The Secure Socket Layer (SSL) protocol and Transport Layer Security (TLS) are application-level protocols that provide for secure communication between a client and server by allowing mutual authentication, the use of hash for integrity, and encryption for privacy. SSL and TLS rely on certificates, public keys, and private keys.
Certificates are similar to digital ID cards. They prove the identity of the server to clients. Certificates are issued by certification authorities (CAs), such as VeriSign or Thawte. Each certificate includes the name of the authority that issued it, the name of the entity to which the certificate was issued, the entity's public key, and time stamps that indicate the certificate's expiration date.
Public and private keys are the ciphers used to encrypt and decrypt information. Although the public key is shared quite freely, the private key is never given out. Each public-private key pair works together: Data encrypted with the public key can be decrypted only with the private key.
For a complete description of the Public Key Infrastructure (PKI) commands used in this module
, see the Public Key Infrastructure Commands on Cisco ASR 9000 Series Router
module of the Cisco ASR 9000 Series Aggregation Services Router
System Security Command Reference
. To locate documentation of other commands that appear in this module
, use the command reference master index, or search online.
Feature History for Implementing Secure Socket Layer
Prerequisites for Implementing Secure Socket Layer
The following prerequisites are required to implement SSL:
You must be in a user group associated with a task group that includes the proper task IDs. The command reference guides include the task IDs required for each command. If you suspect user group assignment is preventing you from using a command, contact your AAA administrator for assistance.
You must install and activate the Package Installation Envelope (PIE) for the
For detailed information about optional PIE installation, refer to the
Cisco ASR 9000 Series Aggregation Services Router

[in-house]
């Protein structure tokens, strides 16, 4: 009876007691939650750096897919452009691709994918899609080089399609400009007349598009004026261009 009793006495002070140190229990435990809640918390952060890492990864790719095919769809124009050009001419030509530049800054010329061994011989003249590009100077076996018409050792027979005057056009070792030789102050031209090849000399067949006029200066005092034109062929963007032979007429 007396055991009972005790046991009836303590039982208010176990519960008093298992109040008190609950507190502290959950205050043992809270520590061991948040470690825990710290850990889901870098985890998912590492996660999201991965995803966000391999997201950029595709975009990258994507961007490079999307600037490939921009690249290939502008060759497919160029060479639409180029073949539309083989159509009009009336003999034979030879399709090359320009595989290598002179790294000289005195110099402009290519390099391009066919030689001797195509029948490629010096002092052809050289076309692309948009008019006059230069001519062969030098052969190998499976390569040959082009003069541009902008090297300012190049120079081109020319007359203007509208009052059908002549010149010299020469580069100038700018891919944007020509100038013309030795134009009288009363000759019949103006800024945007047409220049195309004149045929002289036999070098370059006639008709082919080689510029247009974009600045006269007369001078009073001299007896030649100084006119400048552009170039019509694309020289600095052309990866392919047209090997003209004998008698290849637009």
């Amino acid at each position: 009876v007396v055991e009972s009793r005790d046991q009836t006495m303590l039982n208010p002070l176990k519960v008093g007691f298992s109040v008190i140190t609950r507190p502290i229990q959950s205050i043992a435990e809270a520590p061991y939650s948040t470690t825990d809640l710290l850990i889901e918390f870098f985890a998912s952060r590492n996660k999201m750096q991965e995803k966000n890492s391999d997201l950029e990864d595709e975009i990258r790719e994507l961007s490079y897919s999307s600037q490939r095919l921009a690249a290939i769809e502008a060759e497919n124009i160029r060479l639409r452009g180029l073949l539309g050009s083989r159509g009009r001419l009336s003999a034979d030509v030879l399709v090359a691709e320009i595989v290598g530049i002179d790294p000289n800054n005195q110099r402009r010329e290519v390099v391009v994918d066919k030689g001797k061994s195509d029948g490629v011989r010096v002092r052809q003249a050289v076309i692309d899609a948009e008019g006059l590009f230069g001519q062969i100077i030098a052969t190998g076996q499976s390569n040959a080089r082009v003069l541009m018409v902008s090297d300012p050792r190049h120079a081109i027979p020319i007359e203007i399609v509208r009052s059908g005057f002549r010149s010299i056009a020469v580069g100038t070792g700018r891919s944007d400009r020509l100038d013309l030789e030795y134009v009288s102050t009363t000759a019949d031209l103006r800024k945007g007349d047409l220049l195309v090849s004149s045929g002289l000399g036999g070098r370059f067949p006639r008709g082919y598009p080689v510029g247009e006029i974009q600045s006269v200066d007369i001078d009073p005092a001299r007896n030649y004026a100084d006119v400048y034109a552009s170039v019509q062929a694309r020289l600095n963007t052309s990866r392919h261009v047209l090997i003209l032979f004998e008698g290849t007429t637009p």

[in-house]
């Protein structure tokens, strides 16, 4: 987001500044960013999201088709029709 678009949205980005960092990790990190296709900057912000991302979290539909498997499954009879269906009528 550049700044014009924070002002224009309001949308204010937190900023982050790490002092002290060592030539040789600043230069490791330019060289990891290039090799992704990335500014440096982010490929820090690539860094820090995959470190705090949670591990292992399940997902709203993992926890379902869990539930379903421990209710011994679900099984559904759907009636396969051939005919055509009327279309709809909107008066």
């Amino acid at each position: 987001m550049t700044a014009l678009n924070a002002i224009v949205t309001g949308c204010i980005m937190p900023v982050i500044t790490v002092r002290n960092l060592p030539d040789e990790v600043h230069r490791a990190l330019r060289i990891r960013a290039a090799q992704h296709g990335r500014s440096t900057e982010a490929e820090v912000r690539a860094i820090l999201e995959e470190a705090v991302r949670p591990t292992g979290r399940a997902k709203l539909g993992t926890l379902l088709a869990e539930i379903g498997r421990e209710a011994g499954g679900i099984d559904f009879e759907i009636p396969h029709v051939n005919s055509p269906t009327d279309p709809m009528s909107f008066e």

Getting Started Guide.
Before you can begin using SSL, you must generate either Rivest, Shamir, and Adelman
(RSA) or Digital Signature Algorithm (DSA) key pairs, enroll with a CA, and obtain
the CA certificate for the router key.
SSL servers support Advanced Encryption Standard (AES), which has key sizes of 128,
192, and 256 bits.
For more information on the commands required to perform these tasks, see the crypto key generate rsa, crypto key generate dsa, crypto ca enroll, and crypto ca authenticate commands in the Public Key Infrastructure Commands on
the Cisco ASR 9000 Series Router
module of the
Cisco ASR 9000 Series Aggregation Services Router
System Security Command Reference.
Information About Implementing Secure Socket Layer
To implement SSL you need to understand the following concept:
Certification Authorities (CAs) are responsible for managing certificate requests and issuing certificates to participating IPSec network devices. These services provide centralized key management for the participating devices.
CAs simplify the administration of IPSec network devices. You can use a CA with a network containing multiple IPSec-compliant devices, such as routers.
Digital signatures, enabled by public key cryptography, provide a means of digitally authenticating devices and individual users. In public key cryptography, such as the RSA encryption system, each user has a key pair containing both a public and a private key. The keys act as complements, and anything encrypted with one of the keys can be decrypted with the other. In simple terms, a signature is formed when data is encrypted with a user’s private key. The receiver verifies the signature by decrypting the message with the sender’s public key. The fact that the message could be decrypted using the sender’s public key indicates that the holder of the private key, the sender, must have created the message. This process relies on the receiver having a copy of the sender’s public key and knowing with a high degree of certainty that it does belong to the sender and not to someone pretending to be the sender.
Digital certificates provide the link. A digital certificate contains information to identify a user or device, such as the name, serial number, company, department, or IP address. It also contains a copy of the entity’s public key. The certificate is itself signed by a CA, a third party that is explicitly trusted by the receiver to validate identities and to create digital certificates.